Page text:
Appellate court considers policy as a whole and applies ordinary meaning to policy’s language
The Nova Scotia Court of Appeal has affirmed a lower court’s determination that insurers had to pay the decontamination expenses incurred by the insured because the contamination was due to a sudden and accidental cause covered by the insurance policy.
In Zurich Insurance Company Ltd. v. Halifax Regional Municipality, 2021 NSCA 43, hydrocarbon contamination was found in the soil near the respondent’s transit bus depot in April 2014. An investigation found that the problem had persisted for three months before the discovery. The contamination was caused by diesel fuel from an old supply line that had not been capped and discharged whenever the bus refuelling system was activated.
The respondent, which spent significant costs to decontaminate the soil, asked for indemnity from the appellant insurance companies based on a policy of insurance active from June 1, 2013, to June 1, 2014. This policy covered the costs of decontaminating the property as long as the contamination was due to a “sudden and accidental” cause. The appellant insurers denied the claim.
The Supreme Court of Nova Scotia, finding that the loss was within the insurance coverage, ruled in favour of the respondent. The insurers’ appeal contended that the lower court erred in the interpretation of the insurance policy.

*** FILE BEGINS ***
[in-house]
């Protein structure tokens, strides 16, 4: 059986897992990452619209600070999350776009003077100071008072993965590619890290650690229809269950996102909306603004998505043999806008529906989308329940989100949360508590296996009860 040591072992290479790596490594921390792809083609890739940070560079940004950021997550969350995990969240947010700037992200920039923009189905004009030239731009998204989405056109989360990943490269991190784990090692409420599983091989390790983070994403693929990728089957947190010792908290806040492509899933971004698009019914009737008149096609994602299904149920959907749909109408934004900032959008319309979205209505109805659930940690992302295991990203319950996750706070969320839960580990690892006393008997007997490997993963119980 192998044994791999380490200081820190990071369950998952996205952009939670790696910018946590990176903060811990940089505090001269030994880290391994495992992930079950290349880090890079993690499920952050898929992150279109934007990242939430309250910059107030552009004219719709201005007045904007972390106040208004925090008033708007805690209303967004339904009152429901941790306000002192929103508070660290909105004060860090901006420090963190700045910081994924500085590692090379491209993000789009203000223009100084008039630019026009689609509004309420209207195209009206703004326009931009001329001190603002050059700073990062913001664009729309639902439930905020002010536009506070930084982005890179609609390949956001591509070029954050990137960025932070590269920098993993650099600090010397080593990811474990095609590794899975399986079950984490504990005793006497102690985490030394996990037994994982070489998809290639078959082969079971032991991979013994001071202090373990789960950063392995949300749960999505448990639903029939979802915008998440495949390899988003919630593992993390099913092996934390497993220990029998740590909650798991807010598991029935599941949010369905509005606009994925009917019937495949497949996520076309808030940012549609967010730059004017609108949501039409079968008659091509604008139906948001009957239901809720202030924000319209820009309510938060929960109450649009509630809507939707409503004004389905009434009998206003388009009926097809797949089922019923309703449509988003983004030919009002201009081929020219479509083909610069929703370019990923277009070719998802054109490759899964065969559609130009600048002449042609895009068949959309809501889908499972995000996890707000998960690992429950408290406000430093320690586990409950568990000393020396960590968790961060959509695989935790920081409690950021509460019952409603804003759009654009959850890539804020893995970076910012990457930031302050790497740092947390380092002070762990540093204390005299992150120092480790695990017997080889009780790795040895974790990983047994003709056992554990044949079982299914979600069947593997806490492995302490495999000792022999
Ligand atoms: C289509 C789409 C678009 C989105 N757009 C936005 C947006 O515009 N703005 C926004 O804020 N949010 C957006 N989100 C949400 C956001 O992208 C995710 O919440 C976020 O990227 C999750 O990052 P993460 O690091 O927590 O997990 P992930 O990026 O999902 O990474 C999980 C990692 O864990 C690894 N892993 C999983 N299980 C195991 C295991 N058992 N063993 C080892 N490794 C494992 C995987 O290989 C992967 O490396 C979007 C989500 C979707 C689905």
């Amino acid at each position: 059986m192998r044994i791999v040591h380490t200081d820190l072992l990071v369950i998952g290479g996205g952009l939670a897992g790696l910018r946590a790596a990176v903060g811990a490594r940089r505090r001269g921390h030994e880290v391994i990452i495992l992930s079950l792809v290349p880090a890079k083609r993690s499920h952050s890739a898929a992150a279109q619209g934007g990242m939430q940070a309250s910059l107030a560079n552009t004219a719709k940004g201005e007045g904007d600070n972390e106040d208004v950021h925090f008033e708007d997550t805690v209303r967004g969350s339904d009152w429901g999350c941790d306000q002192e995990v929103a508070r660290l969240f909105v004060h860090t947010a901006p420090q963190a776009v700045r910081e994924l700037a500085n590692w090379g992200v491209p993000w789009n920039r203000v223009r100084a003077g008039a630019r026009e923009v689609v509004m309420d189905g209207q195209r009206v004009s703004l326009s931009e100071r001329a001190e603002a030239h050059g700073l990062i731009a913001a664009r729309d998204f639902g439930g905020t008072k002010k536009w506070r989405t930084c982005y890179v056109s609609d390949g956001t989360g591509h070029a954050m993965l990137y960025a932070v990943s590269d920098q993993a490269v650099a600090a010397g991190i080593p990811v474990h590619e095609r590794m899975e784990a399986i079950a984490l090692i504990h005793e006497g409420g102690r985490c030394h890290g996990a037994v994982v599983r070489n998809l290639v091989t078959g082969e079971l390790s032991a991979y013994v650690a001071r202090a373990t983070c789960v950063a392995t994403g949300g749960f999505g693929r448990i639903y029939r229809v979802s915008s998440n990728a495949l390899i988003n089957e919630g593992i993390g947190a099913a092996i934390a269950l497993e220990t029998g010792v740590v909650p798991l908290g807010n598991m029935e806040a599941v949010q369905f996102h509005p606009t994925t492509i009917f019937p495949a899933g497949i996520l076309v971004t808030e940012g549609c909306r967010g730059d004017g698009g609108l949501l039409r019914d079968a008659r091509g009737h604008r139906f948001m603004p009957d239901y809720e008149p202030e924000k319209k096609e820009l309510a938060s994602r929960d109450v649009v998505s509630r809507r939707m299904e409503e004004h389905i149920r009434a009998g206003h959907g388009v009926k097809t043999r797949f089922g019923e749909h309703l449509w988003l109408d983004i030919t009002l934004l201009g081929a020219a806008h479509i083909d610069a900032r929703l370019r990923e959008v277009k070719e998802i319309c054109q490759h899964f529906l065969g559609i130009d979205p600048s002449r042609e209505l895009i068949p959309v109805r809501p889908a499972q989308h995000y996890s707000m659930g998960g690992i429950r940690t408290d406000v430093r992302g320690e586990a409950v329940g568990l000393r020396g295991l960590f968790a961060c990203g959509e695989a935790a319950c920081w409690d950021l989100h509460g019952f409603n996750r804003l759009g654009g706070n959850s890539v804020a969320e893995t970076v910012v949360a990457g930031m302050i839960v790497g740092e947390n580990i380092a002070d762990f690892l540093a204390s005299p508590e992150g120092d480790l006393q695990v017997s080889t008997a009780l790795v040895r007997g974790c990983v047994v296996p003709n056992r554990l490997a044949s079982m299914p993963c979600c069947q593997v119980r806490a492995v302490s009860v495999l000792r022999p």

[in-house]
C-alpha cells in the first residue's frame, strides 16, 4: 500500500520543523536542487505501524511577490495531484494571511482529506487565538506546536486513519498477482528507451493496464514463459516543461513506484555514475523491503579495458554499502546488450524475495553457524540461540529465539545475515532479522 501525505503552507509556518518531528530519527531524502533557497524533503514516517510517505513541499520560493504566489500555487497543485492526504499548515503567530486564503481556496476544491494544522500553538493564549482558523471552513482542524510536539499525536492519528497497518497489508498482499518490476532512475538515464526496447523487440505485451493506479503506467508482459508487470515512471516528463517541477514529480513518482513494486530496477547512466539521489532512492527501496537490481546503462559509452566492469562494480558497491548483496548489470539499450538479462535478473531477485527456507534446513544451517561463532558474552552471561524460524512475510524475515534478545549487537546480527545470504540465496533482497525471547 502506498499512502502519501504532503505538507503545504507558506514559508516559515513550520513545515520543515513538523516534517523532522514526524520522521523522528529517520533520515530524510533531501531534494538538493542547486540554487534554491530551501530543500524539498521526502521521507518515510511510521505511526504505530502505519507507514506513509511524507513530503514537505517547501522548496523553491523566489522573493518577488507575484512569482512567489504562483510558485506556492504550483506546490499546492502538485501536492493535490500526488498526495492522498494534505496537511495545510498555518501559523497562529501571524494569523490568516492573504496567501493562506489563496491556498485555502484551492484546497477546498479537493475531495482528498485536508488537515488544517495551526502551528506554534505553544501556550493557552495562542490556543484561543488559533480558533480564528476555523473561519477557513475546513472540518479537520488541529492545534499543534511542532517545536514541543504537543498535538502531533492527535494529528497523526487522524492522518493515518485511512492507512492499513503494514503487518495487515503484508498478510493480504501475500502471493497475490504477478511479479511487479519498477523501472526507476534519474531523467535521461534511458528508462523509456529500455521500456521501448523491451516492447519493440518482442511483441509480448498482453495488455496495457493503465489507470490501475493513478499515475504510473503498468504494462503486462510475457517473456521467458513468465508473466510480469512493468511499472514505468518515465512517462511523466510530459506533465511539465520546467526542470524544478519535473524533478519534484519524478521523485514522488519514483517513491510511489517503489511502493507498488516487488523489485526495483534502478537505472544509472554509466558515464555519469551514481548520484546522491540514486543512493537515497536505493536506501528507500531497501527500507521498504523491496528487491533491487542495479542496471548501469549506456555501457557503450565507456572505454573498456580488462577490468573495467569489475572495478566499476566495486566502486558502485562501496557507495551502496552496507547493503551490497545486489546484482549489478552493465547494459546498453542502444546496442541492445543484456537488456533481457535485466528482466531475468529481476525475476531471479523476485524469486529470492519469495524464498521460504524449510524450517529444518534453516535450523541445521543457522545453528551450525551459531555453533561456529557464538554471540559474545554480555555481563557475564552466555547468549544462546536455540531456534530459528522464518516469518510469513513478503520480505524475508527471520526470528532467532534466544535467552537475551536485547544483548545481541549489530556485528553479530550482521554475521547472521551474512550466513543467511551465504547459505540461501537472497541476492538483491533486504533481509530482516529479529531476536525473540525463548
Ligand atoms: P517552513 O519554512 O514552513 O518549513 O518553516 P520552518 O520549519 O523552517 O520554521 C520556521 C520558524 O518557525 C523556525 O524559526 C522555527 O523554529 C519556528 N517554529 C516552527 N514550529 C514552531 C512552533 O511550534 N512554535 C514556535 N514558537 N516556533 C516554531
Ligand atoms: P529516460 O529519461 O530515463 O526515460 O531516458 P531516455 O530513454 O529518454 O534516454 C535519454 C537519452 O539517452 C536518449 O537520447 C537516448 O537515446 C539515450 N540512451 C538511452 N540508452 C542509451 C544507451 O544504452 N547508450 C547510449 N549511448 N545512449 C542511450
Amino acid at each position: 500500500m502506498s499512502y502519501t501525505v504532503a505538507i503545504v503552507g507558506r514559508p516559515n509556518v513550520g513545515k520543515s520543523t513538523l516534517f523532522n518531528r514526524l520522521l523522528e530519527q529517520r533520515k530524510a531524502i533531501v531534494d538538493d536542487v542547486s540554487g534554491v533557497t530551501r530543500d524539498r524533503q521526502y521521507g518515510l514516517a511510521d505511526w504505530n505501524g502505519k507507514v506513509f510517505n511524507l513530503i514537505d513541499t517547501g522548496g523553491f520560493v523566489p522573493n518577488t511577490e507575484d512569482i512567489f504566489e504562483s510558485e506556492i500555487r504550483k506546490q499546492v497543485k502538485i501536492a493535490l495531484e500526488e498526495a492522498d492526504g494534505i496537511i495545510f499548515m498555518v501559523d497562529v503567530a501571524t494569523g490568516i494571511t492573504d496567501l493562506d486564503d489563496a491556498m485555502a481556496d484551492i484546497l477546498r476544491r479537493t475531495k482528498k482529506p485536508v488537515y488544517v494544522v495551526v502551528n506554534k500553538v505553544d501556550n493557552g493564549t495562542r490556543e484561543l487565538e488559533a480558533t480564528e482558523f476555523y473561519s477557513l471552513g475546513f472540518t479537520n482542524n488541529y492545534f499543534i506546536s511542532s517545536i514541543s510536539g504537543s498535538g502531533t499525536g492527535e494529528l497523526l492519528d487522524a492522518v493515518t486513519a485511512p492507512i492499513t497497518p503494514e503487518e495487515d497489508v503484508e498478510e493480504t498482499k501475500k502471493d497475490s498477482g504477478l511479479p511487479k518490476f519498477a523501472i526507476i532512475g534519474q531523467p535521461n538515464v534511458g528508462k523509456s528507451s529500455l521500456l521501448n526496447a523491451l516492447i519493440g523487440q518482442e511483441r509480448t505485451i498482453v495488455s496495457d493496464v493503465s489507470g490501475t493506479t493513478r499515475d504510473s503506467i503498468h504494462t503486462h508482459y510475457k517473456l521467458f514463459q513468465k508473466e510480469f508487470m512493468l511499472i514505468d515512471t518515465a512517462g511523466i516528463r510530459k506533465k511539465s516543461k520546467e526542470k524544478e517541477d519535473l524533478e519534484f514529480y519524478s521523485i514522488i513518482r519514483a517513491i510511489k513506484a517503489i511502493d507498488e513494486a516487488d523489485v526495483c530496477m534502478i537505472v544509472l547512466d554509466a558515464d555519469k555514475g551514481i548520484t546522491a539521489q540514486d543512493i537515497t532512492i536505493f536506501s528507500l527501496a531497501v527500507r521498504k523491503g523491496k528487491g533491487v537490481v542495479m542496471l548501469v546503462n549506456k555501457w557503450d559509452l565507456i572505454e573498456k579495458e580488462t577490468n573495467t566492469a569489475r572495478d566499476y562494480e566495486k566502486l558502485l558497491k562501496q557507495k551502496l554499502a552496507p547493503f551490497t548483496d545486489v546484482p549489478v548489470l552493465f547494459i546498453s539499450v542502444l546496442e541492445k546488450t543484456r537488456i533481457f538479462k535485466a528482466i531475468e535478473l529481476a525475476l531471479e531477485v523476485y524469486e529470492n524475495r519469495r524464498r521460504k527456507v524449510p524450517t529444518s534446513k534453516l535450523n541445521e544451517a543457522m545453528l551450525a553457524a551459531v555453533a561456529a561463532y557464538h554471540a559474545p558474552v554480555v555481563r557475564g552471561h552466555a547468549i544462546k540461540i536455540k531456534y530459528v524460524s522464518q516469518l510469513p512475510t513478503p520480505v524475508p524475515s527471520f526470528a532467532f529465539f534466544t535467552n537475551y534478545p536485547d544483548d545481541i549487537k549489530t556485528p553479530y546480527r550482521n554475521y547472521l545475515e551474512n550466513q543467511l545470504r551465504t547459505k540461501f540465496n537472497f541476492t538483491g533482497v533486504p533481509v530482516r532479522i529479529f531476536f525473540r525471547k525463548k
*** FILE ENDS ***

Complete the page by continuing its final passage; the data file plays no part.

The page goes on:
The Nova Scotia Court of Appeal, which dismissed the appeal with costs of $2,500 to the respondent, held that the policy covered the loss because the ordinary meaning of “sudden and accidental” encompassed the mechanism through which the diesel fuel had been discharged.
The appellate court determined that the lower court incorrectly found ambiguity in the decontamination expense coverage but correctly found that the policy’s terms covered the decontamination costs through applying the steps in the Supreme Court of Canada’s analysis in Ledcor Construction Ltd. v. Northbridge Indemnity Insurance Co., 2016 SCC 37.
The appellate court found that, when considering the policy as a whole and when applying an ordinary meaning to its language, the decontamination clause was not ambiguous and applied to the causal events that had led to the diesel fuel discharges.
While “sudden” and “accidental” have similar meanings and convey the common element of unexpectedness and surprise, not all sudden events are accidental, such as an assault, and not all accidental events are sudden, such as the spoilage of food because it has been left unrefrigerated, the appellate court said.
The appellate court said that the words “sudden and accidental,” when considering their ordinary meaning, are defined as abrupt, unexpected and unintentional. The policy included both words to ensure that intentional acts will be excluded, the appellate court found.